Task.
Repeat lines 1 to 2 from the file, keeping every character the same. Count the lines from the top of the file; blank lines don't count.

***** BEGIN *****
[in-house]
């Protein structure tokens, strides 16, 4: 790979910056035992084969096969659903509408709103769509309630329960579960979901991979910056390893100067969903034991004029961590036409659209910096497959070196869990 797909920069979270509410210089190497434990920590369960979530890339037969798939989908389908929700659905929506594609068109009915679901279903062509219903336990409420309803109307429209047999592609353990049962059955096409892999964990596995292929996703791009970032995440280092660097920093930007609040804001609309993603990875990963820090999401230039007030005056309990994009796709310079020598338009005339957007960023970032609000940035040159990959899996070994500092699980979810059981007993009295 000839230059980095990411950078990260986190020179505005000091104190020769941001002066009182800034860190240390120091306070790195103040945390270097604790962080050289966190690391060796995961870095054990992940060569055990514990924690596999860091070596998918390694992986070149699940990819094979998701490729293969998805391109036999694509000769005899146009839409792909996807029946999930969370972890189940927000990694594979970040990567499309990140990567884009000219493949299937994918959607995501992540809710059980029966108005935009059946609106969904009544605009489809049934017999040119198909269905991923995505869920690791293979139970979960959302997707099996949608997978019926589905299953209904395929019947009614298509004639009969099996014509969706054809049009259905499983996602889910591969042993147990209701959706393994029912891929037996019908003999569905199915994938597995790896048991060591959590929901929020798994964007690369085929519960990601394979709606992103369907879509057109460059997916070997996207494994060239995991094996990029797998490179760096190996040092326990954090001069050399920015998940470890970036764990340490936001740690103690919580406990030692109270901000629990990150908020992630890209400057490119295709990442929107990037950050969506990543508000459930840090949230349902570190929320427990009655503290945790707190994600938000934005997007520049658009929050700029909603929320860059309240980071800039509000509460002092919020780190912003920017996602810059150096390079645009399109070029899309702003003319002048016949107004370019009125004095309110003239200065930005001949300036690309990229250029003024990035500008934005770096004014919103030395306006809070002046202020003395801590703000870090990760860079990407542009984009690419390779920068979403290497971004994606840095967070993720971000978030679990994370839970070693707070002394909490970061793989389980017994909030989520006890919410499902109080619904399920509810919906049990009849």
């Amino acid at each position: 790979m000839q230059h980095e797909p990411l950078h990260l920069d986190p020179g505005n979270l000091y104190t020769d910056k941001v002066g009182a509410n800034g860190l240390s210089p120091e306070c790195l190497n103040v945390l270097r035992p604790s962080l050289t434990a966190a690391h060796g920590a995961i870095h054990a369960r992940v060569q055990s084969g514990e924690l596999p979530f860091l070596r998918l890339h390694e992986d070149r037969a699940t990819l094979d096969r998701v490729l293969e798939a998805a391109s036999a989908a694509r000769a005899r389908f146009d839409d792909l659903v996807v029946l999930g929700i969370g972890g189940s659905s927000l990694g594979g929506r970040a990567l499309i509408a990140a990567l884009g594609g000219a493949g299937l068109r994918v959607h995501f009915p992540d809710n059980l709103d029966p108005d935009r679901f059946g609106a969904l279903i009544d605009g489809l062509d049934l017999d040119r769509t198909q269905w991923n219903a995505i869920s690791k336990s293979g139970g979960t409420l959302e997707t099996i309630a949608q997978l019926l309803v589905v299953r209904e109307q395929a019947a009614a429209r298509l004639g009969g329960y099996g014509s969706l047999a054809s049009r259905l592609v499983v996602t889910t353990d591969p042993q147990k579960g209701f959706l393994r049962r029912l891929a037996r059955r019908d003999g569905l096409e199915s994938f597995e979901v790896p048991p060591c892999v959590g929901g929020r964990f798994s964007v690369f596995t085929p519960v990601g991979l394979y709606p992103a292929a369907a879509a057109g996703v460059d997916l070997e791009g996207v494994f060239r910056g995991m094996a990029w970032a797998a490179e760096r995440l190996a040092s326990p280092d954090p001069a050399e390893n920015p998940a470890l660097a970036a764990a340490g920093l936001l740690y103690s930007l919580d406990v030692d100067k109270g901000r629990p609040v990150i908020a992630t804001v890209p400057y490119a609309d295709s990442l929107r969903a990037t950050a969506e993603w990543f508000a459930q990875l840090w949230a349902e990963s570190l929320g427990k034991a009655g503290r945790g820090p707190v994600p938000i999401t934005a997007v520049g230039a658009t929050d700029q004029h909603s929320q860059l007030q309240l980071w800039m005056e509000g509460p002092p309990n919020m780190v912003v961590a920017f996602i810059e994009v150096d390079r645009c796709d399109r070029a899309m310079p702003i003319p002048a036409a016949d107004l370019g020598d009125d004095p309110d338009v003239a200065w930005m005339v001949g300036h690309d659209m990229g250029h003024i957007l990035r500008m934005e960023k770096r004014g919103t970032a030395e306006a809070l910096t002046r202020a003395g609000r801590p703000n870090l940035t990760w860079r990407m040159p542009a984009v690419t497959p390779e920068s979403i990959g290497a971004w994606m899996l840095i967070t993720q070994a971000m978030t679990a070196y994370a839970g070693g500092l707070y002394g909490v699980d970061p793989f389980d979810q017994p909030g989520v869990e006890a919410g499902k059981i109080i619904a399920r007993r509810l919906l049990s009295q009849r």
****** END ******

[in-house]
């Protein structure tokens, strides 16, 4: 790979910056035992084969096969659903509408709103769509309630329960579960979901991979910056390893100067969903034991004029961590036409659209910096497959070196869990 797909920069979270509410210089190497434990920590369960979530890339037969798939989908389908929700659905929506594609068109009915679901279903062509219903336990409420309803109307429209047999592609353990049962059955096409892999964990596995292929996703791009970032995440280092660097920093930007609040804001609309993603990875990963820090999401230039007030005056309990994009796709310079020598338009005339957007960023970032609000940035040159990959899996070994500092699980979810059981007993009295 000839230059980095990411950078990260986190020179505005000091104190020769941001002066009182800034860190240390120091306070790195103040945390270097604790962080050289966190690391060796995961870095054990992940060569055990514990924690596999860091070596998918390694992986070149699940990819094979998701490729293969998805391109036999694509000769005899146009839409792909996807029946999930969370972890189940927000990694594979970040990567499309990140990567884009000219493949299937994918959607995501992540809710059980029966108005935009059946609106969904009544605009489809049934017999040119198909269905991923995505869920690791293979139970979960959302997707099996949608997978019926589905299953209904395929019947009614298509004639009969099996014509969706054809049009259905499983996602889910591969042993147990209701959706393994029912891929037996019908003999569905199915994938597995790896048991060591959590929901929020798994964007690369085929519960990601394979709606992103369907879509057109460059997916070997996207494994060239995991094996990029797998490179760096190996040092326990954090001069050399920015998940470890970036764990340490936001740690103690919580406990030692109270901000629990990150908020992630890209400057490119295709990442929107990037950050969506990543508000459930840090949230349902570190929320427990009655503290945790707190994600938000934005997007520049658009929050700029909603929320860059309240980071800039509000509460002092919020780190912003920017996602810059150096390079645009399109070029899309702003003319002048016949107004370019009125004095309110003239200065930005001949300036690309990229250029003024990035500008934005770096004014919103030395306006809070002046202020003395801590703000870090990760860079990407542009984009690419390779920068979403290497971004994606840095967070993720971000978030679990994370839970070693707070002394909490970061793989389980017994909030989520006890919410499902109080619904399920509810919906049990009849």